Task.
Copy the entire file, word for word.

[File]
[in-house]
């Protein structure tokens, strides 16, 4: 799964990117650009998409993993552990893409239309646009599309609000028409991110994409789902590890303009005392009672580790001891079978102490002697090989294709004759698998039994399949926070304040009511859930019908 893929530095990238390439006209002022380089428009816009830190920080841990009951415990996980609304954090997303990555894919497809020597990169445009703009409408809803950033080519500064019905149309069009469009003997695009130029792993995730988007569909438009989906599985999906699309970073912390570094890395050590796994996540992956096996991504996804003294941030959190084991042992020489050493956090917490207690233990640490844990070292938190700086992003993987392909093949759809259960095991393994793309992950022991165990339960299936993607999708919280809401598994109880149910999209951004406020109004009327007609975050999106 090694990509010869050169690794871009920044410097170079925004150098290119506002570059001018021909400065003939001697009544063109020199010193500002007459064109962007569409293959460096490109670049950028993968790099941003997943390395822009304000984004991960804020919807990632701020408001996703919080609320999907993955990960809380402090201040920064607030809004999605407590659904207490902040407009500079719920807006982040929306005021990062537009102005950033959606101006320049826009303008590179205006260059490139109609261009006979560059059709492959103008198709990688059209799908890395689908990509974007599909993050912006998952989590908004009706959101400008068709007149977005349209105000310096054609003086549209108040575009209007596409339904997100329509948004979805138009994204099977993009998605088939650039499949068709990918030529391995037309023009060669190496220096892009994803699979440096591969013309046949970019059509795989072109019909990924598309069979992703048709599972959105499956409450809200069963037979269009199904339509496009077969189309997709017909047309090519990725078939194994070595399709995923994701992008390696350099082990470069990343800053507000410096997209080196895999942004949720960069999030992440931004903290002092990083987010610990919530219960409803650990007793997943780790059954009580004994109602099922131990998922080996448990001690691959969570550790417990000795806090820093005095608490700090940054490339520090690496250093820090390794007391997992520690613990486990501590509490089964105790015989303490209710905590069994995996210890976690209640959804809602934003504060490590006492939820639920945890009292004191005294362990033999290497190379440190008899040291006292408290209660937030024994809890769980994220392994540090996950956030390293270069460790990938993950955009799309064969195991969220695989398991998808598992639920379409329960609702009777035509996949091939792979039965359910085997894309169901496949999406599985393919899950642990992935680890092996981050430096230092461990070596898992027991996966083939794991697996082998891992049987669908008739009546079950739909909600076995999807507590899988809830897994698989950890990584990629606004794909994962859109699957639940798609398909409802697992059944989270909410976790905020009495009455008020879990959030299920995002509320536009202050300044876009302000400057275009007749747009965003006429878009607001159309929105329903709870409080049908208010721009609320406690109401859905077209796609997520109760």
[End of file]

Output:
[in-house]
């Protein structure tokens, strides 16, 4: 799964990117650009998409993993552990893409239309646009599309609000028409991110994409789902590890303009005392009672580790001891079978102490002697090989294709004759698998039994399949926070304040009511859930019908 893929530095990238390439006209002022380089428009816009830190920080841990009951415990996980609304954090997303990555894919497809020597990169445009703009409408809803950033080519500064019905149309069009469009003997695009130029792993995730988007569909438009989906599985999906699309970073912390570094890395050590796994996540992956096996991504996804003294941030959190084991042992020489050493956090917490207690233990640490844990070292938190700086992003993987392909093949759809259960095991393994793309992950022991165990339960299936993607999708919280809401598994109880149910999209951004406020109004009327007609975050999106 090694990509010869050169690794871009920044410097170079925004150098290119506002570059001018021909400065003939001697009544063109020199010193500002007459064109962007569409293959460096490109670049950028993968790099941003997943390395822009304000984004991960804020919807990632701020408001996703919080609320999907993955990960809380402090201040920064607030809004999605407590659904207490902040407009500079719920807006982040929306005021990062537009102005950033959606101006320049826009303008590179205006260059490139109609261009006979560059059709492959103008198709990688059209799908890395689908990509974007599909993050912006998952989590908004009706959101400008068709007149977005349209105000310096054609003086549209108040575009209007596409339904997100329509948004979805138009994204099977993009998605088939650039499949068709990918030529391995037309023009060669190496220096892009994803699979440096591969013309046949970019059509795989072109019909990924598309069979992703048709599972959105499956409450809200069963037979269009199904339509496009077969189309997709017909047309090519990725078939194994070595399709995923994701992008390696350099082990470069990343800053507000410096997209080196895999942004949720960069999030992440931004903290002092990083987010610990919530219960409803650990007793997943780790059954009580004994109602099922131990998922080996448990001690691959969570550790417990000795806090820093005095608490700090940054490339520090690496250093820090390794007391997992520690613990486990501590509490089964105790015989303490209710905590069994995996210890976690209640959804809602934003504060490590006492939820639920945890009292004191005294362990033999290497190379440190008899040291006292408290209660937030024994809890769980994220392994540090996950956030390293270069460790990938993950955009799309064969195991969220695989398991998808598992639920379409329960609702009777035509996949091939792979039965359910085997894309169901496949999406599985393919899950642990992935680890092996981050430096230092461990070596898992027991996966083939794991697996082998891992049987669908008739009546079950739909909600076995999807507590899988809830897994698989950890990584990629606004794909994962859109699957639940798609398909409802697992059944989270909410976790905020009495009455008020879990959030299920995002509320536009202050300044876009302000400057275009007749747009965003006429878009607001159309929105329903709870409080049908208010721009609320406690109401859905077209796609997520109760």